The metro system in the Romanian city of Bucharest is like most European urban rail networks, and uses a third rail to power their electric multiple unit trains.
One half of the electrical circuit is formed by the third rail and a train-mounted pickup shoe, with the return path being via the train wheels and the running rails. At stations the conductor rail runs opposite the platform for safety reasons, and for additional protection insulating panels surround the conductor on three sides.
The setup mentioned above is a common sight, but on my journey around the network I discovered something odd – a miniature pantograph on the roof of some trains. Why would a railway mix two different ways of current collection?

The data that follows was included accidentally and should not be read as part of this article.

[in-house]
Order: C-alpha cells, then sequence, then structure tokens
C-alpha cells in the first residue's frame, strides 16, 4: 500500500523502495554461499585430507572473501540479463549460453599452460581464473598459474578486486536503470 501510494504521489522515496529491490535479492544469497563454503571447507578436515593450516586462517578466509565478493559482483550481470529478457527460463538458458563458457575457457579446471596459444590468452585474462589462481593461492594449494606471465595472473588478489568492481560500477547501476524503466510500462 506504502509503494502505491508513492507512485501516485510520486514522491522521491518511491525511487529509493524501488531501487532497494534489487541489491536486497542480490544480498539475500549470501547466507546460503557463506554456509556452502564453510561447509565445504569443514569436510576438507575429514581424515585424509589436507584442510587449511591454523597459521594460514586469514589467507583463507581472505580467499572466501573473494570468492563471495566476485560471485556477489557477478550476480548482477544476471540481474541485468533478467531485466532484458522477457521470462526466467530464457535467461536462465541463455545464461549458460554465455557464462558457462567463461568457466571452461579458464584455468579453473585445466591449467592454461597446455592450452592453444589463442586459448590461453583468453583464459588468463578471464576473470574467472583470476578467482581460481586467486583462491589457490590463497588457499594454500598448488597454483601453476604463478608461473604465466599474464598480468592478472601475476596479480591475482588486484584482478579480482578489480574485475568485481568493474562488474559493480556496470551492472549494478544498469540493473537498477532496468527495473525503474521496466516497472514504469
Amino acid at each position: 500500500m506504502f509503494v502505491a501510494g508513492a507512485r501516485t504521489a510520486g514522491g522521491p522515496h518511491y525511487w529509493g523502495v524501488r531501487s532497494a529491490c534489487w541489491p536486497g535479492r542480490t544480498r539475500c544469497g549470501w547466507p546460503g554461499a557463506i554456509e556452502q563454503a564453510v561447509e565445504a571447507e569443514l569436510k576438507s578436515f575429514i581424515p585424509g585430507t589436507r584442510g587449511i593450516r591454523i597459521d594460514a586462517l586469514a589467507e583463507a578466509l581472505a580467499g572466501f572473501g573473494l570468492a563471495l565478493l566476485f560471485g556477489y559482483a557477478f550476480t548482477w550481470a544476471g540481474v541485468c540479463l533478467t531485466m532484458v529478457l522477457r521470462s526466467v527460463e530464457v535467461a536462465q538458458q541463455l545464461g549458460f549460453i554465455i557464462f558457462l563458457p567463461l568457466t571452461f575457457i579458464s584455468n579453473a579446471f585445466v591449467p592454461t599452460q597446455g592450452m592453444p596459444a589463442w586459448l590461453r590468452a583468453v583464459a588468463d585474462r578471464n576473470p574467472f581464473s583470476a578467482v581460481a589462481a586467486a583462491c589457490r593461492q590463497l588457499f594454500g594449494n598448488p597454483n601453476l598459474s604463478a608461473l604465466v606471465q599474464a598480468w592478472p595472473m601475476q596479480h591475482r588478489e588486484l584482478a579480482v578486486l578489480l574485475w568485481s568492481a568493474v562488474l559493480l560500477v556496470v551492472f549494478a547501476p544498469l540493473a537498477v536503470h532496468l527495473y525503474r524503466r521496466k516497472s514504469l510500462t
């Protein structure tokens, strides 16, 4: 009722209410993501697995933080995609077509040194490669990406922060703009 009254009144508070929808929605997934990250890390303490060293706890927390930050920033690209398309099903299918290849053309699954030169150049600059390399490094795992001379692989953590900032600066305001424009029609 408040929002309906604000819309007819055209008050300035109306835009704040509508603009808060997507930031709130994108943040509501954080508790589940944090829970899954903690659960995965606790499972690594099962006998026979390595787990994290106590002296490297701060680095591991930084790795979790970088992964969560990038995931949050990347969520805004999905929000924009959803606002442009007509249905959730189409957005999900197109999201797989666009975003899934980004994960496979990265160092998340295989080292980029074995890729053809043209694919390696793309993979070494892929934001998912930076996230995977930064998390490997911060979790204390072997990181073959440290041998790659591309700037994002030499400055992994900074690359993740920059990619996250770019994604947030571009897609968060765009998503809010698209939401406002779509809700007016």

When I visited Gara de Nord station I found overhead wires strung over the tracks, and a possible explanation – the wired tracks lead towards a stabling siding.
On the website of Metrorex, the Bucharest Metro operator, I found a report that confirmed my observations:
The metro train is powered from the third rail, laterally mounted to the running lines, via pickup shoes mounted on the bogie. For manoeuvres in depots and stabling areas, the metro train is provided with a pantograph on the roof that allows running with a speed of 15 km/h.